James Landrith who has courageously publicly spoke about being a male rape survivor on CNN, HuffingtonPost and other places (at great personal cost and attacks from people like this who also don’t think that “rape-by-envelopment” is rape.). Is he mistaken in his self-identification? Should he stop referring to himself as a rape survivor?

I’ll check in on that Man boobz thread a couple of times the next few days and update this post if there is any reply by David Futrelle.

David Futrelle have in a comment of his own replied to the comment I posted at his blog, here is his reply in its entirety:

Tamen, you were sexually assaulted. What happened to you was a violation of your bodily autonomy. I take that seriously. No, I would not classify that as rape, but I’m not going to tell you what you should call it, because it’s your experience.

Calling something a sexual assault, or “sexual violence other than rape” does not diminish it or erase the experience of the person who suffered it. Sexual assaults other than rapes deserve to be taken seriously just as rapes do.

 

Update: After quite a discussion on that thread where also several of the “regulars” stated that made to penetrate ought to be categorized as rape David Futrell have posted a comment where he states that he has changed his mind. Here is an excerpt of that comment:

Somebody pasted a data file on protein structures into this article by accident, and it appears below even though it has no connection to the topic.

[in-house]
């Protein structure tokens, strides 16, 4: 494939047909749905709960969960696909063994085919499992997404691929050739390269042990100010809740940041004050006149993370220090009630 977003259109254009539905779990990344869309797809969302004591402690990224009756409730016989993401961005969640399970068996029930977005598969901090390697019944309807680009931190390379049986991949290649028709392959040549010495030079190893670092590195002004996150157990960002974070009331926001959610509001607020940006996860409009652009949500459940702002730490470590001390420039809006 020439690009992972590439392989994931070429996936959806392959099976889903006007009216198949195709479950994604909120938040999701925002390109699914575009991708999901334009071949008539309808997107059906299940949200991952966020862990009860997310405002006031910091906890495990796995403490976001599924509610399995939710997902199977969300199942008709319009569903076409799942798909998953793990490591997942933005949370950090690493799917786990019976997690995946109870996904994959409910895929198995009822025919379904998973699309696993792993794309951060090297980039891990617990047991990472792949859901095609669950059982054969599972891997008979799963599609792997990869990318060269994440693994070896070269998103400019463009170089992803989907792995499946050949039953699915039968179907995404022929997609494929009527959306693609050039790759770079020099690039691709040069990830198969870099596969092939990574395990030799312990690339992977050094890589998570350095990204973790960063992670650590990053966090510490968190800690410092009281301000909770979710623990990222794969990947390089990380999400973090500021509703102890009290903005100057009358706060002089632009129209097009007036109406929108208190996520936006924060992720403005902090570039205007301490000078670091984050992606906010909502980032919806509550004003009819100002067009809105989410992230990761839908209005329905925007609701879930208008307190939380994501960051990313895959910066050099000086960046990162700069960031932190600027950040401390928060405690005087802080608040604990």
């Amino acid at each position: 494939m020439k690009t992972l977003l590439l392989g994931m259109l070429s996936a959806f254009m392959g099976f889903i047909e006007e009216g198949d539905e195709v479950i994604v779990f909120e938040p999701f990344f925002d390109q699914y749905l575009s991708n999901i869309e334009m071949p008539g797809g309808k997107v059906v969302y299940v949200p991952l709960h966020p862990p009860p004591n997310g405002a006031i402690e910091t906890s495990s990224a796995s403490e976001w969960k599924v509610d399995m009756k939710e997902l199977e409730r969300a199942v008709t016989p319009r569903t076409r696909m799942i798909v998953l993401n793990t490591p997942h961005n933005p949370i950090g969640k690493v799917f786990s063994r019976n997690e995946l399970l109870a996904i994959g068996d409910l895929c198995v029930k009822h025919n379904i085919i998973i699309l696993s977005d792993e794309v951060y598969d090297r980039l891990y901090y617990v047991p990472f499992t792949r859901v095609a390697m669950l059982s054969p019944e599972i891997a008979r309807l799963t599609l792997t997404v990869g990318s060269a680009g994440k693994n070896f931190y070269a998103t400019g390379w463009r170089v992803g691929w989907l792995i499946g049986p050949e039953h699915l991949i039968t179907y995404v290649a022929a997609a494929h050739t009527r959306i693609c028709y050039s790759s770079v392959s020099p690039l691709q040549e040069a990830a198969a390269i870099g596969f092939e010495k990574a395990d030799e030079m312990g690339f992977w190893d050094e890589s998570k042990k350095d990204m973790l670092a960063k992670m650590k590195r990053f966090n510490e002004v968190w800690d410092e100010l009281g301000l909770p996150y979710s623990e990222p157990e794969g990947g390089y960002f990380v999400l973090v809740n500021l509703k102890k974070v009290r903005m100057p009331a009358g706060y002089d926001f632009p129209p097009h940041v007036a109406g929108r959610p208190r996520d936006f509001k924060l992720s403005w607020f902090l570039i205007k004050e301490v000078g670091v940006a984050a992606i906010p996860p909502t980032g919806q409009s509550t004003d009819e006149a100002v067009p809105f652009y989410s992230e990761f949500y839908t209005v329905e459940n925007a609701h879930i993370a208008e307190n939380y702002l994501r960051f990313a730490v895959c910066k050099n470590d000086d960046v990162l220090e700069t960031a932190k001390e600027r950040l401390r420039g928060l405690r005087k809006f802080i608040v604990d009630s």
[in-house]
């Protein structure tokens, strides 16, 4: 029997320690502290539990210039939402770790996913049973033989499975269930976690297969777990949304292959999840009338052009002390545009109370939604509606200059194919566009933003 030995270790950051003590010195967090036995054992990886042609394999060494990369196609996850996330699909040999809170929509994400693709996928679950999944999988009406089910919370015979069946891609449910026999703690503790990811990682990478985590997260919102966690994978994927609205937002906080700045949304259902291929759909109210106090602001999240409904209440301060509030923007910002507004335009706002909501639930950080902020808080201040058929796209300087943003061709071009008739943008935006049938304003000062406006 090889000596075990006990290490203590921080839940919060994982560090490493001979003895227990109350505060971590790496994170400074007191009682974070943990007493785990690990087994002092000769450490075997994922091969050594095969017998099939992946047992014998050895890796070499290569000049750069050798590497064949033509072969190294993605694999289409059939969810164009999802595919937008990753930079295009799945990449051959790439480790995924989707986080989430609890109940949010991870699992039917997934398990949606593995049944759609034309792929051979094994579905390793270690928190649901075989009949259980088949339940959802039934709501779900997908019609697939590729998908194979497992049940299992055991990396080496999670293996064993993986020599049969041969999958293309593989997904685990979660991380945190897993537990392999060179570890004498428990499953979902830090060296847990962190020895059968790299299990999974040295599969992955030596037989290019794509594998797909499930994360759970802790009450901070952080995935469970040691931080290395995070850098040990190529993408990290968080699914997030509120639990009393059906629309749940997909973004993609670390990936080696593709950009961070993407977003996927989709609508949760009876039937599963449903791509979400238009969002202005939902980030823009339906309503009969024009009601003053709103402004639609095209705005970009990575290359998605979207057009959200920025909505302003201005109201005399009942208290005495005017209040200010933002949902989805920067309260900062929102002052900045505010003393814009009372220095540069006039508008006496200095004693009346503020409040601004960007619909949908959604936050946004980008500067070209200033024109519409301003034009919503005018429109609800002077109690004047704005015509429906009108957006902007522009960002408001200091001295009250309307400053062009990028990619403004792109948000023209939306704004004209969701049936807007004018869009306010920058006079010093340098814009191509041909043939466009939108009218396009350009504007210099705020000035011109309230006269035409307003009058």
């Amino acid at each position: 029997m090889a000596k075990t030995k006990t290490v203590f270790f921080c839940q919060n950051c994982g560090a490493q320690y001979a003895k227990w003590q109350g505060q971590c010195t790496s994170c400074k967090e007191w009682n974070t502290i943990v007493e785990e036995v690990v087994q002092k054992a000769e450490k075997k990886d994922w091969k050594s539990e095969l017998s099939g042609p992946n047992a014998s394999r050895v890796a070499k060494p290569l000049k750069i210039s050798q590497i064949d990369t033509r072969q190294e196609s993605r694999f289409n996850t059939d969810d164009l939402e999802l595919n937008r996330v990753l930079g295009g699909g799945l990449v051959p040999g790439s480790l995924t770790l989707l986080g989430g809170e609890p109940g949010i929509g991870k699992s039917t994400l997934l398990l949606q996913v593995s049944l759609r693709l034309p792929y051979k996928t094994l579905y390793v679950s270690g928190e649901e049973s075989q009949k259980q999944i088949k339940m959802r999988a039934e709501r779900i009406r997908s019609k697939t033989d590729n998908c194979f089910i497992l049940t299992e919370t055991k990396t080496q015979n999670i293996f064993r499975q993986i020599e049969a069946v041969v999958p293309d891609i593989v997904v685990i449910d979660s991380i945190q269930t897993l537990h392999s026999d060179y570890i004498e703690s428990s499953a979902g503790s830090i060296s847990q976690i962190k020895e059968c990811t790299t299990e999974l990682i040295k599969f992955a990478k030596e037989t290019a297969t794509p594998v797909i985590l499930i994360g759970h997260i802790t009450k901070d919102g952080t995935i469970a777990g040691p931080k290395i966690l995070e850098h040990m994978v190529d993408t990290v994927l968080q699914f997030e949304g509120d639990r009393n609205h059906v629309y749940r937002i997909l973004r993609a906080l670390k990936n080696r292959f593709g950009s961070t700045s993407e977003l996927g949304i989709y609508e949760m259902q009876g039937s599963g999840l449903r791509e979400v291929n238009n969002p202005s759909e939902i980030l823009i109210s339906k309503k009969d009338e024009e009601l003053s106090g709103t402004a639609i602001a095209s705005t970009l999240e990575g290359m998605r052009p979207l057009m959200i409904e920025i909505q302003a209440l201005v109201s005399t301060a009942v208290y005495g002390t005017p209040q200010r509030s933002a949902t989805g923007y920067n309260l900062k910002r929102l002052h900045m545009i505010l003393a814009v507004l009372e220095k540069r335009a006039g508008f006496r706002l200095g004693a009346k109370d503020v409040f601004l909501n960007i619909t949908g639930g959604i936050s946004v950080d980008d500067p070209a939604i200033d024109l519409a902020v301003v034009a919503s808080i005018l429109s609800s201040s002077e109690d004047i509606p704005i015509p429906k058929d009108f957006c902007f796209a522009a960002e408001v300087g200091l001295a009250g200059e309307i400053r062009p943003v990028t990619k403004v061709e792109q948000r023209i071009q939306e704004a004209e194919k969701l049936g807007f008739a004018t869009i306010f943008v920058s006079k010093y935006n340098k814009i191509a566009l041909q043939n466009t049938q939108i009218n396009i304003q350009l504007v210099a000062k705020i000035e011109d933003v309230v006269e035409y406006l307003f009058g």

But I’ve been convinced by the comments here that this is probably overoptimistic on my part. If made-to-penetrate needs to be called rape to be taken as seriously as what has traditionally been called rape, then it should be called rape.

So, yes, I have changed my mind on this. Made-to-penetrate should be classified as rape.

 

Exactly what is inappropriate?

This is a comment I wrote on Genderratic in January this year where I wrote about the definition of rape advocated by well-known academic and feminist Mary P. Koss. Ginkgo made it into a post which was also submitted to Reddit.

When I wrote the comment the paper was available in full on the Journal of Interpersonal Violence website, but currently only the abstract is available. The quotes are real though, and I have a scanned copy of the physical paper to prove it if necessary.

Here is the comment: